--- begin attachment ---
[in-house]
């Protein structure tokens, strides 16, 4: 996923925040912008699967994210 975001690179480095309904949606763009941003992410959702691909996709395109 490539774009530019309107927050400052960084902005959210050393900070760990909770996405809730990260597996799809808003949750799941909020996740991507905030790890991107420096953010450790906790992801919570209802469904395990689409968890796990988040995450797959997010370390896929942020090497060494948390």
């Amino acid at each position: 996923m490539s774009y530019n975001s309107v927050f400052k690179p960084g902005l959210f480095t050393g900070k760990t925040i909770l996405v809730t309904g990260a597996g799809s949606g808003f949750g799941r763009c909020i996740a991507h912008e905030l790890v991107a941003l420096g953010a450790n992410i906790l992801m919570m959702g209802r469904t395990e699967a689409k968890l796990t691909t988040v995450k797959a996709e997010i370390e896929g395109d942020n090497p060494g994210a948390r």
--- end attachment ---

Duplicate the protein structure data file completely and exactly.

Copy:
[in-house]
């Protein structure tokens, strides 16, 4: 996923925040912008699967994210 975001690179480095309904949606763009941003992410959702691909996709395109 490539774009530019309107927050400052960084902005959210050393900070760990909770996405809730990260597996799809808003949750799941909020996740991507905030790890991107420096953010450790906790992801919570209802469904395990689409968890796990988040995450797959997010370390896929942020090497060494948390």
């Amino acid at each position: 996923m490539s774009y530019n975001s309107v927050f400052k690179p960084g902005l959210f480095t050393g900070k760990t925040i909770l996405v809730t309904g990260a597996g799809s949606g808003f949750g799941r763009c909020i996740a991507h912008e905030l790890v991107a941003l420096g953010a450790n992410i906790l992801m919570m959702g209802r469904t395990e699967a689409k968890l796990t691909t988040v995450k797959a996709e997010i370390e896929g395109d942020n090497p060494g994210a948390r």